When preparing students for a performance, the emphasis is understandably on playing the music to the highest level achievable. Our job is to teach music, so if our students are playing with proficiency and musicality, then we’ve checked all the boxes, right? Not so fast.
There’s more to performing music than simply playing the songs. Think about some of the best live concerts you’ve attended. The musicianship was great, but so was the stage presence of the performers. In any genre this is true. The musicians look the part, portray confidence on stage, and deliver a compelling performance. In pop music, the importance of visual elements is obvious. Costumes, choreography, and lighting are prominent and a huge part of the experience. Even in a solo violin recital, these elements exist, just in a subtler manner. Proper lighting in the recital hall, the musicians’ choice of clothing, and body language on stage all effect how the audience perceives the concert. For how important these visual elements are to a performance, we seem to spend remarkably little time addressing stage presence with students. Adequately prepping students on how to conduct themselves on stage goes a long way towards creating a more convincing concert and prepares students to handle future public performances, whether music, speeches, or presentations, in a more professional manner.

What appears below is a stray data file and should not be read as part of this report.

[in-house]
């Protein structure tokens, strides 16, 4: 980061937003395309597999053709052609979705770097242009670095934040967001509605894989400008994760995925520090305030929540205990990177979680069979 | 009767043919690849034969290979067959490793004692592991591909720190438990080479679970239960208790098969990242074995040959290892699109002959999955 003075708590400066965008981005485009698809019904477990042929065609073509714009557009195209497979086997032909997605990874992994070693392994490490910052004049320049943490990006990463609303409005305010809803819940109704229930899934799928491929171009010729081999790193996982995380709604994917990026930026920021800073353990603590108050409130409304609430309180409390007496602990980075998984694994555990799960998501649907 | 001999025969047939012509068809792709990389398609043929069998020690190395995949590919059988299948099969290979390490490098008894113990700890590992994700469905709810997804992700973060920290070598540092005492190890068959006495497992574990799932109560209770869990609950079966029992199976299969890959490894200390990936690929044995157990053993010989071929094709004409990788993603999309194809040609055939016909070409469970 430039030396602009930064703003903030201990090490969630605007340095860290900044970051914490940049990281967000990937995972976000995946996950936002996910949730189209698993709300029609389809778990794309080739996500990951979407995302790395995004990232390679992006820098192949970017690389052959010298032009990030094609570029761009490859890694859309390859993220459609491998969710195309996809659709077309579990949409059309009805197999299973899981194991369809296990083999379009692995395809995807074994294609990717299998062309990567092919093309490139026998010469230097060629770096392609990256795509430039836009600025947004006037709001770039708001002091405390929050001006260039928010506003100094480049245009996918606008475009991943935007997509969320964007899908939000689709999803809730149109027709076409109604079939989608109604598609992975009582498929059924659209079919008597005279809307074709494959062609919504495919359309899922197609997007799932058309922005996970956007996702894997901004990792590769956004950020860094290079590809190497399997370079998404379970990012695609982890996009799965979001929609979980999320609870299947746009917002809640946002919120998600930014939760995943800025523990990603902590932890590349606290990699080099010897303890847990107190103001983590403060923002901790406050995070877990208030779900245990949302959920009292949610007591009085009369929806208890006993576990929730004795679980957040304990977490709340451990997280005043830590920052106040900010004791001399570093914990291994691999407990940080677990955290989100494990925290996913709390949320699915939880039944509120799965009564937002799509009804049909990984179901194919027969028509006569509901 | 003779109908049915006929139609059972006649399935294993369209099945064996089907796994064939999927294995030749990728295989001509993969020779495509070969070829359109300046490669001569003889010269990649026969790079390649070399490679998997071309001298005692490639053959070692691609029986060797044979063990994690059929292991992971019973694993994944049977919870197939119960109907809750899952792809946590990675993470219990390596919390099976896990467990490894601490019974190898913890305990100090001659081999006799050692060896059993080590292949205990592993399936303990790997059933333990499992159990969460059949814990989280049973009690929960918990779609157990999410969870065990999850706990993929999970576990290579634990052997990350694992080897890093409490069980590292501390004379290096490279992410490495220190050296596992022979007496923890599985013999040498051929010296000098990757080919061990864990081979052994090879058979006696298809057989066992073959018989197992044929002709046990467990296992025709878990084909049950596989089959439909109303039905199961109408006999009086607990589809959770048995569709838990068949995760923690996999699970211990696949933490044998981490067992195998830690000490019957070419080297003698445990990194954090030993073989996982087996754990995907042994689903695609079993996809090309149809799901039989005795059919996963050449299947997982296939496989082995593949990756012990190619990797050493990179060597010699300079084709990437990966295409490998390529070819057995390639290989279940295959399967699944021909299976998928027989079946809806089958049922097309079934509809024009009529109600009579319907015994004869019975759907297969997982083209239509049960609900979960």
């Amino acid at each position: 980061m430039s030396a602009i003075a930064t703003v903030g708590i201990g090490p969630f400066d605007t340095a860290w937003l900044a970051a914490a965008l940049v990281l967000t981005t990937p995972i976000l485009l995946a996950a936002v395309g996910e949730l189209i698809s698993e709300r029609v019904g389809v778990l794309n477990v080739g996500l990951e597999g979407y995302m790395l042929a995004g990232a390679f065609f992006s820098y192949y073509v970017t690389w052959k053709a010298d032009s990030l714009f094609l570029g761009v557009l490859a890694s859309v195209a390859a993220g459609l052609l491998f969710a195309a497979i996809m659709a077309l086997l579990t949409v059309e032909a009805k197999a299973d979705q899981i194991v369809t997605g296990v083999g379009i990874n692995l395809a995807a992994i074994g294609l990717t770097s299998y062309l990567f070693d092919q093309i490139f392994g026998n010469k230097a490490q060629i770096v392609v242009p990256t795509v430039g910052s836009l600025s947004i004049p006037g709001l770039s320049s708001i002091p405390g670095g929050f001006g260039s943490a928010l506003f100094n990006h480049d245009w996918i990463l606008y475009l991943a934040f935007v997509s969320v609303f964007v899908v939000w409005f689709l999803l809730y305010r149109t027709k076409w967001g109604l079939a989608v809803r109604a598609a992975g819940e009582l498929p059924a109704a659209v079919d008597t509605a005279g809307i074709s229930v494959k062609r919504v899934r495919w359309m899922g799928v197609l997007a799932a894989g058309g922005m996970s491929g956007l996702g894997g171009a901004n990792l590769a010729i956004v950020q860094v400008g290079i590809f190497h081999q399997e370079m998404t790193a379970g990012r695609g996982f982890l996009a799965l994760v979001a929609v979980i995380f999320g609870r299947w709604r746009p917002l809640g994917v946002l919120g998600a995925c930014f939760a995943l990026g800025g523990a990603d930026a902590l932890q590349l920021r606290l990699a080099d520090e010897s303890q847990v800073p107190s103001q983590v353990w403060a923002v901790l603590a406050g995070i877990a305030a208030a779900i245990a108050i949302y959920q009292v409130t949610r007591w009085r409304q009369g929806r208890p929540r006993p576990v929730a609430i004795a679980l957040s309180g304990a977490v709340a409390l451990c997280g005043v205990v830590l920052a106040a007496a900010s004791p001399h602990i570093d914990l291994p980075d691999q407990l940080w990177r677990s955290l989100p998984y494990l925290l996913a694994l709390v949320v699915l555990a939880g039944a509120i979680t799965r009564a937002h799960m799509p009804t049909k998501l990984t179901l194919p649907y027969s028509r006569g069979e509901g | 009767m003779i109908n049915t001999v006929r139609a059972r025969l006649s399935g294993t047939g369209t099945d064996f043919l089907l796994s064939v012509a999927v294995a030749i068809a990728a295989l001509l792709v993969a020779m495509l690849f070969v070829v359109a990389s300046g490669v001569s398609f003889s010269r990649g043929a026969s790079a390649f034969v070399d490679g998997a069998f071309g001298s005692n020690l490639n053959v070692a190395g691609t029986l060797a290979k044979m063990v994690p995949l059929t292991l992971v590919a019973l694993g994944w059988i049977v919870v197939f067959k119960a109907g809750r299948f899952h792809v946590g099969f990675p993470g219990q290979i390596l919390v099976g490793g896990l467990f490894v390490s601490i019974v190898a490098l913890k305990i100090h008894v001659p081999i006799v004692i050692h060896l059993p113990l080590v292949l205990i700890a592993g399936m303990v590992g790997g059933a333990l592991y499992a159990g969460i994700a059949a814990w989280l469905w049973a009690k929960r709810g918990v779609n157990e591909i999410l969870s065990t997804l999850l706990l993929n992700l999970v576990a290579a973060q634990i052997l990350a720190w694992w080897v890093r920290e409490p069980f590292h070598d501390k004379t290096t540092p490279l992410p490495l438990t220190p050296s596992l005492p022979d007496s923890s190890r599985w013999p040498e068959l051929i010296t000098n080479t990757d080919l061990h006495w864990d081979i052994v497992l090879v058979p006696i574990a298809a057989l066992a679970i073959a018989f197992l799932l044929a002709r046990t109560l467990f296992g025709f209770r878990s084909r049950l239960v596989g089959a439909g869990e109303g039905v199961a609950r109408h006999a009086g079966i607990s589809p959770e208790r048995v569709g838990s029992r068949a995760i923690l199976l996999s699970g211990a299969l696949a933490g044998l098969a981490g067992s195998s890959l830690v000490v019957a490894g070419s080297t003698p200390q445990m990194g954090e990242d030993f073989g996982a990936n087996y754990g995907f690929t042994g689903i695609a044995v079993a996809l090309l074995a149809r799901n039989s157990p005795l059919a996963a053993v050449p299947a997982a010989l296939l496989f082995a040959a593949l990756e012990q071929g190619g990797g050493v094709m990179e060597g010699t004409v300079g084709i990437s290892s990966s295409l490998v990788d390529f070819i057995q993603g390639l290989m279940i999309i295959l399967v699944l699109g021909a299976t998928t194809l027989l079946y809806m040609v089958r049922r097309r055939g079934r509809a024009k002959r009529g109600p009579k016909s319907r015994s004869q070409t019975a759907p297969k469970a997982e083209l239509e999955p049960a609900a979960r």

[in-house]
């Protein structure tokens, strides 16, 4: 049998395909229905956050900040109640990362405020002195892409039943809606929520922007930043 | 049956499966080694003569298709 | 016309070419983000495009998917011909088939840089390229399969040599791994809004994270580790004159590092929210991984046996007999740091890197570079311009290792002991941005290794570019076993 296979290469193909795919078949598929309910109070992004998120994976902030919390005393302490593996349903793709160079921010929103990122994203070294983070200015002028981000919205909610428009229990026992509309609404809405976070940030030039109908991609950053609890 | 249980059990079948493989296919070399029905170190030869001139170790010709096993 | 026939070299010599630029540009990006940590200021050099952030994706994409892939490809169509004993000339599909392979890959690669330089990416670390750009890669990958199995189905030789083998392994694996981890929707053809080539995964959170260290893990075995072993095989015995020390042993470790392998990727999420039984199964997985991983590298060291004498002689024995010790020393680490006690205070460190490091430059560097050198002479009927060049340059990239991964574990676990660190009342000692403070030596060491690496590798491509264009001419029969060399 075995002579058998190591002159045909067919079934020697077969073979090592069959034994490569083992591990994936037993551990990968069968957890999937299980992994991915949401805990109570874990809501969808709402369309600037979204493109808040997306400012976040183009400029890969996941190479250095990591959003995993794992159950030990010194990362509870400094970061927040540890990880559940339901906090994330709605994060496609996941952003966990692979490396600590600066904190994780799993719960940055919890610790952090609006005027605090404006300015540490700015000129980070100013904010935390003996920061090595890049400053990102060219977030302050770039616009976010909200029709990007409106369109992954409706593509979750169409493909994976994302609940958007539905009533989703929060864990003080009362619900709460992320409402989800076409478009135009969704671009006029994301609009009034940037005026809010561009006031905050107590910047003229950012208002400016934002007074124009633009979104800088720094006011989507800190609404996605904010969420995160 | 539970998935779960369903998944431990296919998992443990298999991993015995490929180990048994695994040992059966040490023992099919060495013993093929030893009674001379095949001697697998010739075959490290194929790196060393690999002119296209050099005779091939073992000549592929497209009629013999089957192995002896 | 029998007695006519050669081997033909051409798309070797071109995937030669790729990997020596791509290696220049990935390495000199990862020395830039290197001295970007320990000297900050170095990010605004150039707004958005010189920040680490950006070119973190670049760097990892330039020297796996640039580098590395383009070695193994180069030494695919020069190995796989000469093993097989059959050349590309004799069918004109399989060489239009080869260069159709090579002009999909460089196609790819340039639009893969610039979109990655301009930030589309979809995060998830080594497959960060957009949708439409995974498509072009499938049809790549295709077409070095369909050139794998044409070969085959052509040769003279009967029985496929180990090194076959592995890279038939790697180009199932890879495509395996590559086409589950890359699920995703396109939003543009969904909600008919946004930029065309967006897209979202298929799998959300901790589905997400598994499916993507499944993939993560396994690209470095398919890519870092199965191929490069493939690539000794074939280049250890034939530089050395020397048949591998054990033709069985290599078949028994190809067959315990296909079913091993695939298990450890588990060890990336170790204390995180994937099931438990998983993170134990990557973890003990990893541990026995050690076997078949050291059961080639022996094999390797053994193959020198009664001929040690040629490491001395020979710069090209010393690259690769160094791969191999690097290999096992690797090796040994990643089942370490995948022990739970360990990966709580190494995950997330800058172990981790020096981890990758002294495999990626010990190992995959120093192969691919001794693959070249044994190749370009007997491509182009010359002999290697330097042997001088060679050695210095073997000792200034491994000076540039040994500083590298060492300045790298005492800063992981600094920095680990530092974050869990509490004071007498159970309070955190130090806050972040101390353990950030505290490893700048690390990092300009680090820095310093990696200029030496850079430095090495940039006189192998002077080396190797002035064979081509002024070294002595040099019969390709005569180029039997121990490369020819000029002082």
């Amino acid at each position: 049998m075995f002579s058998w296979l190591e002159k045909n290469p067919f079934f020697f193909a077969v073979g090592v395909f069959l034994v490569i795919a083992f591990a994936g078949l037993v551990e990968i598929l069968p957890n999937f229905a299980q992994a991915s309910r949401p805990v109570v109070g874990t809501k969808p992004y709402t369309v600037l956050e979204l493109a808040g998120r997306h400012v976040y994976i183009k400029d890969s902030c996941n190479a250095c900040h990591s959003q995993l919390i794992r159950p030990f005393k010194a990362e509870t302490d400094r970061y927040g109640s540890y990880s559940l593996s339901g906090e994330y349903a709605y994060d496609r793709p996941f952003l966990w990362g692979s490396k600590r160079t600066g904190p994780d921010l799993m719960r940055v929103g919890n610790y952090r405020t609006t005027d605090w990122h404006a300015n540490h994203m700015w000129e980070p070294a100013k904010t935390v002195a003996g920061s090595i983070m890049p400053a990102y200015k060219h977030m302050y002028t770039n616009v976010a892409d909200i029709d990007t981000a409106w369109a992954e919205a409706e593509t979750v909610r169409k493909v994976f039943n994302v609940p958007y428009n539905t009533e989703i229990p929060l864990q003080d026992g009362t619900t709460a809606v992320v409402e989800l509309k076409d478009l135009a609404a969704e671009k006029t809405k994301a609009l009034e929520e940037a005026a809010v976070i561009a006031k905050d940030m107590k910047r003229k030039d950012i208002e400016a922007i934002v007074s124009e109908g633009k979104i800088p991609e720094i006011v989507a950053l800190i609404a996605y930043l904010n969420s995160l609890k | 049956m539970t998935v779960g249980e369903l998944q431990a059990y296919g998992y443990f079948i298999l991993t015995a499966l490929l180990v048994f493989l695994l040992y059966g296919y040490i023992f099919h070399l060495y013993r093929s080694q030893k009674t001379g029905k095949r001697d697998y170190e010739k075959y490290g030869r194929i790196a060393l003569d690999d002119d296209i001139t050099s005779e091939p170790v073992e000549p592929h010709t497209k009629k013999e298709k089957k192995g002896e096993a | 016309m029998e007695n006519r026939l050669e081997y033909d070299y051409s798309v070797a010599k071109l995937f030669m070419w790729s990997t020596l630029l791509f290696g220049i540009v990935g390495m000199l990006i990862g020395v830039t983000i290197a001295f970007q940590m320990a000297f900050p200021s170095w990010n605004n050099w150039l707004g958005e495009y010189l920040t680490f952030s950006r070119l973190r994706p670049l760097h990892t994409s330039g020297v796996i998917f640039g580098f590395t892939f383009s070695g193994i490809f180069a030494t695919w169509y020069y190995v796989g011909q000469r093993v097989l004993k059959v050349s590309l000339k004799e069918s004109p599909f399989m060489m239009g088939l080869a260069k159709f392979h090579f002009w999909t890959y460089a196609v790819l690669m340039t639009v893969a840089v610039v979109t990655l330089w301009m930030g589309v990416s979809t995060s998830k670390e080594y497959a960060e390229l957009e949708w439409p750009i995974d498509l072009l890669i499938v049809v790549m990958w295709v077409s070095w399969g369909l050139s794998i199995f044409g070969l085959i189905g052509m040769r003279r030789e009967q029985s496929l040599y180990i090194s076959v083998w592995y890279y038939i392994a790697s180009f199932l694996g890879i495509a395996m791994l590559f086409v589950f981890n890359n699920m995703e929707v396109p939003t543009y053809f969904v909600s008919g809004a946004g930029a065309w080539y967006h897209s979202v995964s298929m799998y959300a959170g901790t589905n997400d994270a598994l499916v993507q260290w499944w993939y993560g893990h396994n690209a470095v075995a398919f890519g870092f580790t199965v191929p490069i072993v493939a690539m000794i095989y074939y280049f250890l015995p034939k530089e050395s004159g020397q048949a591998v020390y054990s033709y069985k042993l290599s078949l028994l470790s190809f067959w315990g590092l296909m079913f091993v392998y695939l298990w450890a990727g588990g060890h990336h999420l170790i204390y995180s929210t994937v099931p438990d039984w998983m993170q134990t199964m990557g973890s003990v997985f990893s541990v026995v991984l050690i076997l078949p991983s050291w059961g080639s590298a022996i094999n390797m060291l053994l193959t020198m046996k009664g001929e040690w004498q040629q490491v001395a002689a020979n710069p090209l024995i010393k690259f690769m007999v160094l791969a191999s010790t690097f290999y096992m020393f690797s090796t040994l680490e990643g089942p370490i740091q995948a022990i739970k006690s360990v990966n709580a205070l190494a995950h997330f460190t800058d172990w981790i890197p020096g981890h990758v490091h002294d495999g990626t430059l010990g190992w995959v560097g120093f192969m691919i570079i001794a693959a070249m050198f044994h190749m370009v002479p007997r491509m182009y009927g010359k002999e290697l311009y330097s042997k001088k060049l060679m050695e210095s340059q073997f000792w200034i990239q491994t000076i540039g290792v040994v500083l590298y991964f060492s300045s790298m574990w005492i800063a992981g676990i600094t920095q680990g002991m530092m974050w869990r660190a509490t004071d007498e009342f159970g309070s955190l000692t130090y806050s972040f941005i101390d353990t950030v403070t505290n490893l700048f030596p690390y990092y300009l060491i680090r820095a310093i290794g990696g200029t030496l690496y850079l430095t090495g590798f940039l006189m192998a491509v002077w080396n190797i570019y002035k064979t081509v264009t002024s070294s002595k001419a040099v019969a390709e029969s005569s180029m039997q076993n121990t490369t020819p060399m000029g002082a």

Two personal pet peeves of mine when it comes to student performances are bowing and microphone presence. Too often I’ve seen young musicians take really awkward looking bows. There’s nothing more uncomfortable than watching someone bow with their legs spread apart. It ends up looking like a soccer goalie who’s let the ball between their legs. Keep the feet together, bend down at the waist, and look at the floor. And please, no ridiculous hand gestures. We’re not TV butlers, we’re musicians. And if your students will be holding instruments, address how best to hold them when bowing.
When it comes to microphones, students are often too far from the mic, thus negating the benefits of having it there. Students don’t inherently know how close to be to a microphone; they need to be taught. Instrumentalists ideally should be no more than a foot away. If you’ll be using microphones in a performance, rehearse with them beforehand. The mics don’t even need to be plugged in. Simply having them there will enable students to get comfortable with playing into a mic, and you can make adjustments accordingly so that your soloists will be heard come concert time.
These various elements of stage presence need to be practiced and reinforced. Clearly state and repeat your expectations you have for your students and take the time rehearse these things. They should know how to enter the stage, how to act when on it, and how to leave it. Practice the bow, practice with microphones. The result will be a more refined, professional looking performance.